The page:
The cost of corruption

This is Mrs. Mitch McConnell.

There was a study published by the Justice Department during the Carter Administration, and boy, do I wish I still had my copy. But I remember enough to know that they estimated the costs of public corruption at 30% of public expenditures.

That was back in the old days, when people were actually ashamed of stealing taxpayer money and tried to cover it up.

That means your tax bills are higher to cover the costs of corruption. It means your local schools are being shortchanged, and roads and bridges aren’t being repaired.

I know a lot of people who say, “I don’t care for politics, I don’t follow that stuff.”

Can you really afford not to?

Stop the robocalls!


Here’s something we didn’t know we were waiting for: Sen. Jon Tester is co-sponsoring a new bill aimed at stopping the constant flow of robocalls (26 billion last year) at the source, and you can tell your Senators what a great idea you think that is.

Imagine: No more “that number looks familiar, should I pick it up?” moments. Or calls that identify as your favorite charity, but are really trying to sell you a timeshare.

Tester’s bipartisan Telephone Robocall Abuse Criminal Enforcement and Deterrence Act (TRACED Act) will soon be up for a full vote on the Senate floor.

As consumer advocates, we like this bill a lot. So we’re asking you to contact your senators and show your support for Tester’s bill. (It’s bipartisan — no one is going to yell at you!) If passed and implemented, we will finally be able to know that when a number comes up on Caller ID, it’s actually who the ID says it is. And that’s a plus for those of us on the other end.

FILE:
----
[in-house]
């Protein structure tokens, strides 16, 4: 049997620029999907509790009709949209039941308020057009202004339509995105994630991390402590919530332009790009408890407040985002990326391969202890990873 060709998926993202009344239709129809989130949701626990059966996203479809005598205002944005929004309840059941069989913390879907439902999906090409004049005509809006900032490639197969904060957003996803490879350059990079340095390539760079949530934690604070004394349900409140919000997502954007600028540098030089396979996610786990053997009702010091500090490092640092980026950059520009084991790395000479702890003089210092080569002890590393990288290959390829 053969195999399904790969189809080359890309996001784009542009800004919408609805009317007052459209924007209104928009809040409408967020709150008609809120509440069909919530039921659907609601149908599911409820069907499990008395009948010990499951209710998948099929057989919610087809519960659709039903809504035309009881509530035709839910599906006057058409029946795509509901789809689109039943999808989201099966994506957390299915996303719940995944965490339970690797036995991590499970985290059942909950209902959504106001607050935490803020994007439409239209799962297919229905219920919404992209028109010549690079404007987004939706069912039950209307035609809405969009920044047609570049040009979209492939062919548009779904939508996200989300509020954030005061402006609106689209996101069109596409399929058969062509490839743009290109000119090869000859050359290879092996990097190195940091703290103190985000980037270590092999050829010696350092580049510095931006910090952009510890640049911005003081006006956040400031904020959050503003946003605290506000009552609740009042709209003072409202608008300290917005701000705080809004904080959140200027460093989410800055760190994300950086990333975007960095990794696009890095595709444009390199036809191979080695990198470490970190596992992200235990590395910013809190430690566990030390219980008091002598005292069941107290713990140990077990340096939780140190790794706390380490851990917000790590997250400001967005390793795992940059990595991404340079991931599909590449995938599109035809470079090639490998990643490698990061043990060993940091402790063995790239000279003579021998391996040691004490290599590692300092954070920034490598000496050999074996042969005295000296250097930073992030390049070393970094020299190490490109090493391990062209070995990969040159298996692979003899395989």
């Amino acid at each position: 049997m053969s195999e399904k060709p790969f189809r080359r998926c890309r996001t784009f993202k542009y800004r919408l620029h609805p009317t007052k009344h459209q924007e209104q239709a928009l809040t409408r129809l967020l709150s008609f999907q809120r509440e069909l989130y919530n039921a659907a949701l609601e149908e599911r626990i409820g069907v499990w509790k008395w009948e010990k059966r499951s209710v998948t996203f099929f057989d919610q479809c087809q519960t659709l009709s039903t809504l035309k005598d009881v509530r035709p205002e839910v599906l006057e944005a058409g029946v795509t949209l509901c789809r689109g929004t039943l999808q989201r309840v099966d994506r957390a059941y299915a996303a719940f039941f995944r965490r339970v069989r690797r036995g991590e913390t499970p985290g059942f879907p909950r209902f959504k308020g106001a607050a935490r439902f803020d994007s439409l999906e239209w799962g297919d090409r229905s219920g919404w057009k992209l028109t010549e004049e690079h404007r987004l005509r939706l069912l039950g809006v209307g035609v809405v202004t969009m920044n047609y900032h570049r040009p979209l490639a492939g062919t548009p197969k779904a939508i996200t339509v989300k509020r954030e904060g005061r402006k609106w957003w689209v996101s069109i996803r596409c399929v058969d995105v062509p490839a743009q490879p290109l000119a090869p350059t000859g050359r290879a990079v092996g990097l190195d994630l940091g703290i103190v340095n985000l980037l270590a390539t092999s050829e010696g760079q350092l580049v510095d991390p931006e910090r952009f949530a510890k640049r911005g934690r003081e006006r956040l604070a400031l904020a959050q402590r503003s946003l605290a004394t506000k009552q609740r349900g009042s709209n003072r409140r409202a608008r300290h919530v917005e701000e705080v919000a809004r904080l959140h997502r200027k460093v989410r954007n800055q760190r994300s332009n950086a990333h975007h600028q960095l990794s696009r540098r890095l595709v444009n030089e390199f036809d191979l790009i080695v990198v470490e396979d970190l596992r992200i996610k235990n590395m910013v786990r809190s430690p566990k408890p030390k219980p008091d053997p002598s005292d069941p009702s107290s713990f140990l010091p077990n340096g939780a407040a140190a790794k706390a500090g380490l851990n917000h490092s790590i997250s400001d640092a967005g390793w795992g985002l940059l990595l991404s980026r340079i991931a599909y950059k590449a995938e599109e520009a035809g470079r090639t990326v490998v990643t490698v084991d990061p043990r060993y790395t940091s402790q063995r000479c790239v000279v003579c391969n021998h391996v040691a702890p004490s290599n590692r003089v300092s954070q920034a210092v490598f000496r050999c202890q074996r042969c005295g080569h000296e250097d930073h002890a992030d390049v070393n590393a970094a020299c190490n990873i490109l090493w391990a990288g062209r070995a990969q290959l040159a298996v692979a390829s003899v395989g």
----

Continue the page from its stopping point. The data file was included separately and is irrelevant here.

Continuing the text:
The bill is S. 151, but they should know which bill it is. Thanks!

New consumer watchdog chief may make consumer complaints private

It’s official: Senate approves Kathy Kraninger to serve as next CFPB director

Guess she’s not interested in transparency for consumers:

Speaking to Reuters in her first interview since taking office in December, Kathy Kraninger said the agency was discussing how the public complaints database, a key source of the bureau’s investigations, should operate.

“It is on the agenda this year to address what is the public kind of discussion about what the database should be,” she said on Wednesday.

The financial industry and consumer advocates have been watching closely to see whether Kraninger would continue with a number of controversial projects begun by Mick Mulvaney, formerly the agency’s interim director and now President Donald Trump’s chief of staff.

Kraninger acknowledged the database, which went public in 2012 to boost transparency of consumer issues, supported the bureau’s mission to protect borrowers, but did not rule out making it private.

CIGNA capping monthly insulin costs

nurses duties

But it doesn’t really solve the problem. Via Vox,

But there are several catches here. In order for Cigna patients to participate, their employers will have to opt into the change in plan, Stat reported. And Cigna is just one of many insurance companies out there, covering less than 1 percent of the 23 million living with diabetes in America.

“Any measure that helps only a portion of the population through opaque deals between the players responsible for this crisis is not a solution,” Elizabeth Pfiester, the founder and executive director of the patient group T1International, told Vox. “We need long-term assurance that manufacturers will be held accountable and prices will be affordable — not another Band-Aid.”

Most patients with diabetes are still going to be vulnerable to the whims of drug company pricing, since companies can still set whatever prices they wish. And no drug is better for understanding how that happened than insulin.